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Neurotoxicology. 2019 Dec;75:200-208. doi: 10.1016/j.neuro.2019.09.013. Epub 2019 Sep 24.

Microbiota and organophosphates.

Author information

1
Departamento de Enfermería, Fisioterapia y Medicina, Universidad de Almería, La Cañada, 04120 Almería, Spain; Health Research Center, University of Almería, Spain; Health Sciences Research Group (CTS-451), University of Almería, Spain.
2
Departamento de Enfermería, Fisioterapia y Medicina, Universidad de Almería, La Cañada, 04120 Almería, Spain; Health Research Center, University of Almería, Spain; Research Center for Agricultural and Food Biotechnology BITAL, Universidad de Almería, Spain. Electronic address: dcardona@ual.es.
3
NeuroCritical Care Unit, Virgen del Rocio University Hospital, IBIS/CSIC/University of Seville, Spain.
4
Departamento de Psicología, Universidad de Almería, La Cañada, 04120 Almería, Spain; Health Research Center, University of Almería, Spain.

Abstract

Organophosphates (OPs) are important toxic compounds commonly used for a variety of purposes in agriculture, industry and household settings. Consumption of these compounds affects several central nervous system functions. Some of the most recognised consequences of organophosphate pesticide exposure in humans include neonatal developmental abnormalities, endocrine disruption, neurodegeneration, neuroinflammation and cancer. In addition, neurobehavioral and emotional deficits following OP exposure have been reported. It would be of great value to discover a therapeutic strategy which produces a protective effect against these neurotoxic compounds. Moreover, a growing body of preclinical data suggests that the microbiota may affect metabolism and neurotoxic outcomes through exposure to OPs. The human gut is colonised by a broad variety of microorganisms. This huge number of bacteria and other microorganisms which survive by colonising the gastrointestinal tract is defined as "gut microbiota". The gut microbiome plays a profound role in metabolic processing, energy production, immune and cognitive development and homeostasis. The effects are not only localized in the gut, but also influence many other organs, such as the brain through the microbiome-gut-brain axis. Therefore, given the gut microbiota's key role in host homeostasis, this microbiota may be altered or modified temporarily by factors such as antibiotics, diet and toxins such as pesticides. The aim of this review is to examine scientific articles concerning the impact of microbiota in OP toxicity. Studies focussed on the possible contribution the microbiota has on variable host pharmacokinetic responses such as absorption and biotransformation of xenobiotics will be evaluated. Microbiome manipulation by antibiotic or probiotic administration and faecal transplantation are experimental approaches recently proposed as treatments for several diseases. Finally, microbiota manipulation as a possible therapeutic strategy in order to reduce OP toxicity will be discussed.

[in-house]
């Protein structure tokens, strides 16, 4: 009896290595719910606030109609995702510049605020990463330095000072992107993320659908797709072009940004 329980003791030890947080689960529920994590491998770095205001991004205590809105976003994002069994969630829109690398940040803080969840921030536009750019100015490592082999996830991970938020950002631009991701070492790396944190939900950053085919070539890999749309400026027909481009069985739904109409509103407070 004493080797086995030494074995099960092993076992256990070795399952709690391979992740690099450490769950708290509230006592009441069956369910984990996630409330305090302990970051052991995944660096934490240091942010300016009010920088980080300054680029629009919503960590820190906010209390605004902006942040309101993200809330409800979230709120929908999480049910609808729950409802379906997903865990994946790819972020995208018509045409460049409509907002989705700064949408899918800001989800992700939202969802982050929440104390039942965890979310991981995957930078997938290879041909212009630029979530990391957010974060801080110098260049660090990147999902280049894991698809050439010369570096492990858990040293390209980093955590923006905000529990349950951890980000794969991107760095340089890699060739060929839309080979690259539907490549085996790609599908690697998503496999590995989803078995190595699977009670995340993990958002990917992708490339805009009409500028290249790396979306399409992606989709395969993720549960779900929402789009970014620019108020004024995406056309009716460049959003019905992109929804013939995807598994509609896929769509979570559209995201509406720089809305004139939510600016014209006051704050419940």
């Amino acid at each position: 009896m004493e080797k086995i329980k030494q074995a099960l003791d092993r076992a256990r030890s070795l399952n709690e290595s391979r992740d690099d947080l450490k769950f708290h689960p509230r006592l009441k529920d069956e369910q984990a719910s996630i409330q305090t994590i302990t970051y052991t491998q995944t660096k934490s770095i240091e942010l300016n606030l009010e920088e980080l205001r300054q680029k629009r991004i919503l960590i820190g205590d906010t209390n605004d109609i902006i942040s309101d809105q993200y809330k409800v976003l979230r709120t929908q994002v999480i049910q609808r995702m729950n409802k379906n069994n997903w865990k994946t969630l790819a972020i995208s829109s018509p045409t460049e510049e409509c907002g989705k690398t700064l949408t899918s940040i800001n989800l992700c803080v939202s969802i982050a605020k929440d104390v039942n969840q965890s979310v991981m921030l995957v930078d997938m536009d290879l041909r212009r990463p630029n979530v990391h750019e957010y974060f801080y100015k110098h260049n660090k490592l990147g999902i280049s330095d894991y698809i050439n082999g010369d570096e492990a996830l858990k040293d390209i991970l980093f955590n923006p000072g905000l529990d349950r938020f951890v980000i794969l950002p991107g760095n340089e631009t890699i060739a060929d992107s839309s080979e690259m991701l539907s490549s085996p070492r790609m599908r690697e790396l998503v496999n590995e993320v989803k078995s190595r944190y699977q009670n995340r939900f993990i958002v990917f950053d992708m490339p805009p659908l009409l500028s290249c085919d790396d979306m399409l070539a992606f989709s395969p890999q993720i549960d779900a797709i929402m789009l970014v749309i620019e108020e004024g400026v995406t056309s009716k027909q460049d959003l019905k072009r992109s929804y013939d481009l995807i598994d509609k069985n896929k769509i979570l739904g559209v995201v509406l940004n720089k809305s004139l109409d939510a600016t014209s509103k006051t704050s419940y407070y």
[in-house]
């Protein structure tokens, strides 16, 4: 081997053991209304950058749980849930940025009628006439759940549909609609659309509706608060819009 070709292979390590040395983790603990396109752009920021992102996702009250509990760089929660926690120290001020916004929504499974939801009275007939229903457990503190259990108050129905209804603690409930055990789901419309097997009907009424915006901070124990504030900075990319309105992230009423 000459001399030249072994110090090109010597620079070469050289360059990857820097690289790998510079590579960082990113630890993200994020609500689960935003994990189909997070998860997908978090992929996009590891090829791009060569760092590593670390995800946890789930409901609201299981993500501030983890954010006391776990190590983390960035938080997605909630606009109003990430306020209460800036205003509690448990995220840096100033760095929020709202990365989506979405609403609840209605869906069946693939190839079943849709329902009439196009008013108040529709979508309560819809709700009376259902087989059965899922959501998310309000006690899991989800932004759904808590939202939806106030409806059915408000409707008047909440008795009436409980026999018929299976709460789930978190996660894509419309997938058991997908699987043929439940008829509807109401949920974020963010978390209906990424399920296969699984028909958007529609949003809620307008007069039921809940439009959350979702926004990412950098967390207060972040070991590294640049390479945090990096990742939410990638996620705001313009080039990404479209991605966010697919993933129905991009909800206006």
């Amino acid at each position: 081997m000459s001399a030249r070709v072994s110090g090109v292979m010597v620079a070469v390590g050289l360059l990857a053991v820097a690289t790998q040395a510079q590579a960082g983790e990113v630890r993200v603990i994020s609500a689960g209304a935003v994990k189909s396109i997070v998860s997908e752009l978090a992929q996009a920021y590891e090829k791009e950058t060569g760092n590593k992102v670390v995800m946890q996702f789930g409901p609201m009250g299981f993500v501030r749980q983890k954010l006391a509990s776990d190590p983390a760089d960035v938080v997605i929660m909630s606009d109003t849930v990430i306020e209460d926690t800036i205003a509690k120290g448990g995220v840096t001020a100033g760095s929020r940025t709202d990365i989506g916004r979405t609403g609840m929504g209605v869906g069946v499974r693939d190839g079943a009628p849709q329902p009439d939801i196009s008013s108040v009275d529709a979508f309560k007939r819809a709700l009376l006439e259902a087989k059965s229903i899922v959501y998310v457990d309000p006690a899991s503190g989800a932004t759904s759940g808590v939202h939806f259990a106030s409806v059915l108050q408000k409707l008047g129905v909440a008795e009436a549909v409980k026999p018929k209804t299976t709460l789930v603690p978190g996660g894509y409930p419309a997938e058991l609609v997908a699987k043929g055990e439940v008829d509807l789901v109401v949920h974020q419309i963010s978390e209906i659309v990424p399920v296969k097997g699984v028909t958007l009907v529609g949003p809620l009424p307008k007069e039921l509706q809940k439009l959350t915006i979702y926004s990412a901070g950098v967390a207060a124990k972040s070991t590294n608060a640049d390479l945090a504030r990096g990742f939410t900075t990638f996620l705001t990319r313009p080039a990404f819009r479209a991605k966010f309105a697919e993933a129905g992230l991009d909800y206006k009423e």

KEYWORDS:

Chlorpyrifos; Gastrointestinal microbiome; Microbiota; Organophospates; Probiotics

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